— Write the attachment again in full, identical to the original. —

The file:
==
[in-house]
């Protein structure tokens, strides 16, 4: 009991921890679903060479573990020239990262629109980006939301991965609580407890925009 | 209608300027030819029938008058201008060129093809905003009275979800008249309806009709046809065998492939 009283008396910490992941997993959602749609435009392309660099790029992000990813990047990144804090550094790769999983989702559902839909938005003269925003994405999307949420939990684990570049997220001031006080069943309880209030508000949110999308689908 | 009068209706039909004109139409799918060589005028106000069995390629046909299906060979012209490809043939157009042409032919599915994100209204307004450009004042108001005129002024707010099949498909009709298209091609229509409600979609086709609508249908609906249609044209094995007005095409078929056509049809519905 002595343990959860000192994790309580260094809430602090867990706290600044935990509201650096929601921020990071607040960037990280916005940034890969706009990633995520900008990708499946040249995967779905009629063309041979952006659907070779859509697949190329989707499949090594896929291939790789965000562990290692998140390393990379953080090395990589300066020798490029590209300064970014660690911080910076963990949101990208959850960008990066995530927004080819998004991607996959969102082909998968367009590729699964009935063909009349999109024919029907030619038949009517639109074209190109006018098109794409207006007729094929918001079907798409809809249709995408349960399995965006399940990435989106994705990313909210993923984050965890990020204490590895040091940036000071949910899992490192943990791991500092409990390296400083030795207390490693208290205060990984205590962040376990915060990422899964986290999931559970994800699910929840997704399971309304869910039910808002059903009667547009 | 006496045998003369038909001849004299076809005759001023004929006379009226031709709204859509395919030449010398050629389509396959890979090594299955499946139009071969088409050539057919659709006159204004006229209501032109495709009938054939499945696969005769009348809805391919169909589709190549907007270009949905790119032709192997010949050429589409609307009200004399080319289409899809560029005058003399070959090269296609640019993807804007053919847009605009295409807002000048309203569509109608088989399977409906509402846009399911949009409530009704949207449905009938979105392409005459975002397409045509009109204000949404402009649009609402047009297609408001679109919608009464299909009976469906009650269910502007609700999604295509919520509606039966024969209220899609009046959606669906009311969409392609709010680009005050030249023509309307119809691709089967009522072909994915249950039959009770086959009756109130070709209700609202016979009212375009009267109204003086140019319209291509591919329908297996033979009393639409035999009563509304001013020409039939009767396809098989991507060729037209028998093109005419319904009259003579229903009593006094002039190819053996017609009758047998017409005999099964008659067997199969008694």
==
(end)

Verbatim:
[in-house]
């Protein structure tokens, strides 16, 4: 009991921890679903060479573990020239990262629109980006939301991965609580407890925009 | 209608300027030819029938008058201008060129093809905003009275979800008249309806009709046809065998492939 009283008396910490992941997993959602749609435009392309660099790029992000990813990047990144804090550094790769999983989702559902839909938005003269925003994405999307949420939990684990570049997220001031006080069943309880209030508000949110999308689908 | 009068209706039909004109139409799918060589005028106000069995390629046909299906060979012209490809043939157009042409032919599915994100209204307004450009004042108001005129002024707010099949498909009709298209091609229509409600979609086709609508249908609906249609044209094995007005095409078929056509049809519905 002595343990959860000192994790309580260094809430602090867990706290600044935990509201650096929601921020990071607040960037990280916005940034890969706009990633995520900008990708499946040249995967779905009629063309041979952006659907070779859509697949190329989707499949090594896929291939790789965000562990290692998140390393990379953080090395990589300066020798490029590209300064970014660690911080910076963990949101990208959850960008990066995530927004080819998004991607996959969102082909998968367009590729699964009935063909009349999109024919029907030619038949009517639109074209190109006018098109794409207006007729094929918001079907798409809809249709995408349960399995965006399940990435989106994705990313909210993923984050965890990020204490590895040091940036000071949910899992490192943990791991500092409990390296400083030795207390490693208290205060990984205590962040376990915060990422899964986290999931559970994800699910929840997704399971309304869910039910808002059903009667547009 | 006496045998003369038909001849004299076809005759001023004929006379009226031709709204859509395919030449010398050629389509396959890979090594299955499946139009071969088409050539057919659709006159204004006229209501032109495709009938054939499945696969005769009348809805391919169909589709190549907007270009949905790119032709192997010949050429589409609307009200004399080319289409899809560029005058003399070959090269296609640019993807804007053919847009605009295409807002000048309203569509109608088989399977409906509402846009399911949009409530009704949207449905009938979105392409005459975002397409045509009109204000949404402009649009609402047009297609408001679109919608009464299909009976469906009650269910502007609700999604295509919520509606039966024969209220899609009046959606669906009311969409392609709010680009005050030249023509309307119809691709089967009522072909994915249950039959009770086959009756109130070709209700609202016979009212375009009267109204003086140019319209291509591919329908297996033979009393639409035999009563509304001013020409039939009767396809098989991507060729037209028998093109005419319904009259003579229903009593006094002039190819053996017609009758047998017409005999099964008659067997199969008694």